The oldest of the Italian sheepdogs, the Pastore Abruzzese has been present in its homeland for over 2000 years. The breed is descended from the ancient Alabai and the great white dogs of the Balkans, such as the Merdzan Sarplaninac and the White Greek Shepherd, as well as dogs of Albania. It is also one of the ancestors of some European breeds, such as the Great Pyrenees and the St.Bernard. A prized working dog for centuries, the Abruzzese Mastiff has an uncertain future, like many other rare Molossers from around the world. Although much older than most Italian dogs, this powerful mastiff is not very well known today. This is due to the 1951 decision of the Italian Kennel Club (ENCI) to breed all of the Abruzzese dogs to a single type under the name Cane di Pastore Maremmano-Abruzzese. Even though the today's Maremmano-Abruzzese Sheepdog is a direct result of crossing the Abruzzese mountain molossoid dogs with the surviving lupoid examples of the old Maremma lowland breed of Tuscany, it is the only breed type accepted in Italy, as well as the only recognized variety in the rest of the world. It's a similar situation as with the Tibetan Mastiff, Caucasian Sheepdog, Central Asian Sheepdog and so on, in respect that numerous separate variants are being lumped under the same name, while favoring only one of the types. However, this case is slightly different, since many authors actually deny the existence of the breed itself. There are different types of the Abruzzo dogs to be found in the mountain regions, where people are still breeding them, disregarding the decision of the ENCI to eliminate all the types except for the one which corresponds to their master plan of creating a single breed out of two different breeds, the Pastore Maremmano and the Mastino Abruzzese.
This mighty Italian Molosser exists in decent numbers and has a loyal following in its homeland, but is disregarded by the official canine authorities in Italy and other countries as simply a variety of the Maremmano-Abruzzese Sheepdog. It should be noted that some breeders of the Maremanno-Abruzzese Sheepdog regularly make claims that their dogs are the same thing as the Abruzzese Mastiff, especially in the West, but this is not only wrong, but also amazing to hear, seing how even the smallest and lightest examples of Abruzzo dogs are much larger than both the original Maremma and the modern Maremmano-Abruzzese breeds. Some of this confusion is created out of ignorance, but much of it is calculated propaganda. The Abruzzese Mastiff has a few regional varieties, separated mainly by coat type, height and temperament, but very much firmly rooted in the same pure breed, as is the case with many other Molossers. In this respect, the breed is very similar to the great Sarplaninac. Some of the types the ENCI and the Maremmano-Abruzzese crowd would seemingly like to see disappear are the Abruzzese Marsicano, A. Peligno, A. Aquilano, A. Pezzato, A. Baffuto, Abruzzese de Pascocostanzo, Abruzzo della Maiella and others. We can only hope that this wonderful Molosser, the one and only Abruzzese Mastiff survives and makes a comeback, for it is truly a great ancient dog. It is interesting to note that some people even consider the Mezzocorso to be a subtype of the Abruzzese Mastiff, which is a breed that even though related, is still a very different dog.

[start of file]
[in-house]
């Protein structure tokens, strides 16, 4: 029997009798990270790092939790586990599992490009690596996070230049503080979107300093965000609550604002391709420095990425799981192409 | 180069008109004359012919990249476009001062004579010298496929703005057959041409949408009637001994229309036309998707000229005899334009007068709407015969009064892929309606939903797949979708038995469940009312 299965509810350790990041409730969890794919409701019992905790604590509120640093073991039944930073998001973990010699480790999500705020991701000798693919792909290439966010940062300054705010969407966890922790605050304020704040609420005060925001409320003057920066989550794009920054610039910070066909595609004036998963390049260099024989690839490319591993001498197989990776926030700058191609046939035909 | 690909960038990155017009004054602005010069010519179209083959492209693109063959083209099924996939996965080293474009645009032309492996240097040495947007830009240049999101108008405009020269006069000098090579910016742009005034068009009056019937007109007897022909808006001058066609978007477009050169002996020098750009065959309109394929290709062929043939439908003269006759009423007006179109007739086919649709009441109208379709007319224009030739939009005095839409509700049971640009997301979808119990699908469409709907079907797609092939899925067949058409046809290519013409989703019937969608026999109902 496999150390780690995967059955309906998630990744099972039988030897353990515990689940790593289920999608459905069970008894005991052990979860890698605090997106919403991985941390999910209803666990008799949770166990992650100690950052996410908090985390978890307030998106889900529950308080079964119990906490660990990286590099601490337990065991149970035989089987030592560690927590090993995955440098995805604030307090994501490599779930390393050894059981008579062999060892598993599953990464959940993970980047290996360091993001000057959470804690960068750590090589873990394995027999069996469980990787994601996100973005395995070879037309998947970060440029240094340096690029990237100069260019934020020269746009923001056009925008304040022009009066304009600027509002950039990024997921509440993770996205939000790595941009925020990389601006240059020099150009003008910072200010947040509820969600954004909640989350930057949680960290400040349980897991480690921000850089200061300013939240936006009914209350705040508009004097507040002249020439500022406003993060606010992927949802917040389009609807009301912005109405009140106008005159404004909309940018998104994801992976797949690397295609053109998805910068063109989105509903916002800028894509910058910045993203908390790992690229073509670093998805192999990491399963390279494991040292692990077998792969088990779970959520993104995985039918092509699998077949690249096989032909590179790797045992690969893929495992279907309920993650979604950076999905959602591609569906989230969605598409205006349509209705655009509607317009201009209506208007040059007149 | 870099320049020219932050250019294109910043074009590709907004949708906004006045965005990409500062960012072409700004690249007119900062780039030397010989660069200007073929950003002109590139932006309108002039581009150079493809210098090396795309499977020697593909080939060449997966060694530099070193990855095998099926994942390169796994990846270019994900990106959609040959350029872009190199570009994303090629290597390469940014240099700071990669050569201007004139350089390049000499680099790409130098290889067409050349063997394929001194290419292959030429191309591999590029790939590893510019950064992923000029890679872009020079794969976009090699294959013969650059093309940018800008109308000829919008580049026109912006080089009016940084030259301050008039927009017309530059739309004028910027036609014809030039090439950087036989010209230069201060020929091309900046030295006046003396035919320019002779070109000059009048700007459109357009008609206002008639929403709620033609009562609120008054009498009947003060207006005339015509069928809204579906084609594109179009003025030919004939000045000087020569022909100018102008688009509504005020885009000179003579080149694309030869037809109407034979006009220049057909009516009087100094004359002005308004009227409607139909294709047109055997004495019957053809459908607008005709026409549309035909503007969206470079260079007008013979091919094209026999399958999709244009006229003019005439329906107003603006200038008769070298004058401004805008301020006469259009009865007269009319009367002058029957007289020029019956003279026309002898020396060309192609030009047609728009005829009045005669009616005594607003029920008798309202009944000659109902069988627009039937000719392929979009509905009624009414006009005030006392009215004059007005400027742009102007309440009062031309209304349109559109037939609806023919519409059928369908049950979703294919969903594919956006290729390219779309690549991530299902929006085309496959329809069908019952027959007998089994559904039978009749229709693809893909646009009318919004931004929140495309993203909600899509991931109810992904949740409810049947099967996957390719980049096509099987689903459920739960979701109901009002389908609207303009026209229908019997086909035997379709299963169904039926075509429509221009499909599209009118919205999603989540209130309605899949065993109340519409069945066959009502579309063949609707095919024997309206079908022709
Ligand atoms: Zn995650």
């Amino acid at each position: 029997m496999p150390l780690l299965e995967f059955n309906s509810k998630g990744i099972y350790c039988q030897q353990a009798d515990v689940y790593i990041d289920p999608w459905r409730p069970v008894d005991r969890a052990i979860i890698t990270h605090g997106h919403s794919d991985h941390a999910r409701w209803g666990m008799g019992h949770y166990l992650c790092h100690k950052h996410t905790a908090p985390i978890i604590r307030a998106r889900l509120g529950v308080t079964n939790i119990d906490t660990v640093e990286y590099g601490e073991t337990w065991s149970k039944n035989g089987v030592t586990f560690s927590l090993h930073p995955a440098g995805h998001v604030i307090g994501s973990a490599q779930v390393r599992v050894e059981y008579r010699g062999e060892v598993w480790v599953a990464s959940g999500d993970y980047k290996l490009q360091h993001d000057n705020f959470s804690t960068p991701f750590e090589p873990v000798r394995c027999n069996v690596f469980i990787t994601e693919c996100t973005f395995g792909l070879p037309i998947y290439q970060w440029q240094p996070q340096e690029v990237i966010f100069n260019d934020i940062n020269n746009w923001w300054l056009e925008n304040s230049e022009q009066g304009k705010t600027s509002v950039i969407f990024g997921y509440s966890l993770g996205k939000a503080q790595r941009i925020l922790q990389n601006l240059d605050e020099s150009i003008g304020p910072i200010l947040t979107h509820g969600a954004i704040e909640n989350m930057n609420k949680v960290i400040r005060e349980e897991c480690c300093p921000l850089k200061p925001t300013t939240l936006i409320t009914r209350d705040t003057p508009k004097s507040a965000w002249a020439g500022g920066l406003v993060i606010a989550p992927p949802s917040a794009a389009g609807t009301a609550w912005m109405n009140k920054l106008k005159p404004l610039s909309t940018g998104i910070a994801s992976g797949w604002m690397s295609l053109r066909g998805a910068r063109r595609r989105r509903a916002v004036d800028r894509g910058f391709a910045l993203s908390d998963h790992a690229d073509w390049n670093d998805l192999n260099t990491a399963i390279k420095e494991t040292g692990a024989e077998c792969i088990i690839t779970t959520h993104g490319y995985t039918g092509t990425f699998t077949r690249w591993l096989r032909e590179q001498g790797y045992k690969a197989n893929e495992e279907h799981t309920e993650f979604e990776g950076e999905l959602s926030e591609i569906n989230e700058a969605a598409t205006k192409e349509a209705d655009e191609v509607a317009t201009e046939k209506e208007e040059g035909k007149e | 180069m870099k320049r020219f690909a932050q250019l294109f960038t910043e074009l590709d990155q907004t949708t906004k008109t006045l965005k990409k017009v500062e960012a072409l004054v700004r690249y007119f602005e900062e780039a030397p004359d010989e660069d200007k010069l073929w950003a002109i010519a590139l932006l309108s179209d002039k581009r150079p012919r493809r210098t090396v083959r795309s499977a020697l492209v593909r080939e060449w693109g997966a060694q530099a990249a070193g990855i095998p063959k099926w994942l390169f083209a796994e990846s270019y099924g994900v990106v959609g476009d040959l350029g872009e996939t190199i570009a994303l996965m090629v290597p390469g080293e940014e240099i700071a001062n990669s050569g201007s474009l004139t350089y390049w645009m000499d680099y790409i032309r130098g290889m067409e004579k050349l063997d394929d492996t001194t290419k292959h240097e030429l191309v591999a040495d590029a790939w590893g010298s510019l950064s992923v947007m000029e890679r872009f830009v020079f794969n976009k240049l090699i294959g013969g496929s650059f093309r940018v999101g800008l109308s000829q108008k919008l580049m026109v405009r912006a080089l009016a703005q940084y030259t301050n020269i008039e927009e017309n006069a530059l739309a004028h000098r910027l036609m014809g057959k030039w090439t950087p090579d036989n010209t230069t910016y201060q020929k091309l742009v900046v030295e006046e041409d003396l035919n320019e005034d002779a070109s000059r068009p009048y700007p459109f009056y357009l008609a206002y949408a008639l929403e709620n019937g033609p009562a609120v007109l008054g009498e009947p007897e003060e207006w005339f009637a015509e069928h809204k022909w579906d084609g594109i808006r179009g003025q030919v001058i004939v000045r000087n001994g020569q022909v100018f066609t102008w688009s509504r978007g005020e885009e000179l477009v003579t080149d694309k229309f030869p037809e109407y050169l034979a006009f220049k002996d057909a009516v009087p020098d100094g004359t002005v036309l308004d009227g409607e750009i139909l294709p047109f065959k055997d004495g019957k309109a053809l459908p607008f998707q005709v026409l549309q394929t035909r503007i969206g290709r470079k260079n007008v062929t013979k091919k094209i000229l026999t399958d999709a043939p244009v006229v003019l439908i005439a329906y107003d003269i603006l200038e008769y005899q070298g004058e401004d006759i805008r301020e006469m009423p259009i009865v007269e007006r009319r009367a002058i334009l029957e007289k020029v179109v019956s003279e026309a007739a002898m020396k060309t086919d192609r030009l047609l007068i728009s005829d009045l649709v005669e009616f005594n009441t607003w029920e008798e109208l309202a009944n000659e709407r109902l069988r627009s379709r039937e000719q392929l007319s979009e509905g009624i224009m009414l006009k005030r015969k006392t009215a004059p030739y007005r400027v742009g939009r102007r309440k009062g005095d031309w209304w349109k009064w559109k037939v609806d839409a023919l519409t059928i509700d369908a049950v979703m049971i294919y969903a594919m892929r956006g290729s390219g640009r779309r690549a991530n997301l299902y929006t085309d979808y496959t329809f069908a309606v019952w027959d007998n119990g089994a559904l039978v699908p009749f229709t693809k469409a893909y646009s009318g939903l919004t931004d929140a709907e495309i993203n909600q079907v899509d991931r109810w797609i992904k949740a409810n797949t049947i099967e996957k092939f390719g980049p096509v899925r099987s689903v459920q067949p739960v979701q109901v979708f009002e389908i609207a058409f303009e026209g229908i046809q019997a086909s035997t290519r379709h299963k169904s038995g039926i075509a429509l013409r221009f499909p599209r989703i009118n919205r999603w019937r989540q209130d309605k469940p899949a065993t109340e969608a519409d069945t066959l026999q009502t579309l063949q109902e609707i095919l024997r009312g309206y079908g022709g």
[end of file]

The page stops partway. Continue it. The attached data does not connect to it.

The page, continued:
The Abruzzo is a giant breed, used for guarding property and protecting livestock from wolves and bears. Thanks to its legendary courage and power, it was even used as a large game hunter in the past. This rustic Molosser isn't suited for the role of an urban pet, due to its unfriendly attitude towards other dogs and distrust of strangers, but its intelligence and loyalty make it a good companion to experienced owners. It is very territorial and protective of its master's family, making a good guard dog. The head is large and wide, with a strong muzzle and jaws. The body is broad-shouldered and muscular, with a deep-chest and sturdy legs. The coat comes in a few lengths and textures, from richly longhaired examples to medium length and short-coated dogs. There is also a bearded variety, as well as a rare curly-coated Abruzzo type. The only colouring accepted is pure white, coming in pearl or ivory shades. In the past, the height was reportedly 35 inches, but in modern times, the majority of working specimens are averaging around 30 inches at the withers, although on occasion taller, as well as smaller examples can be encountered.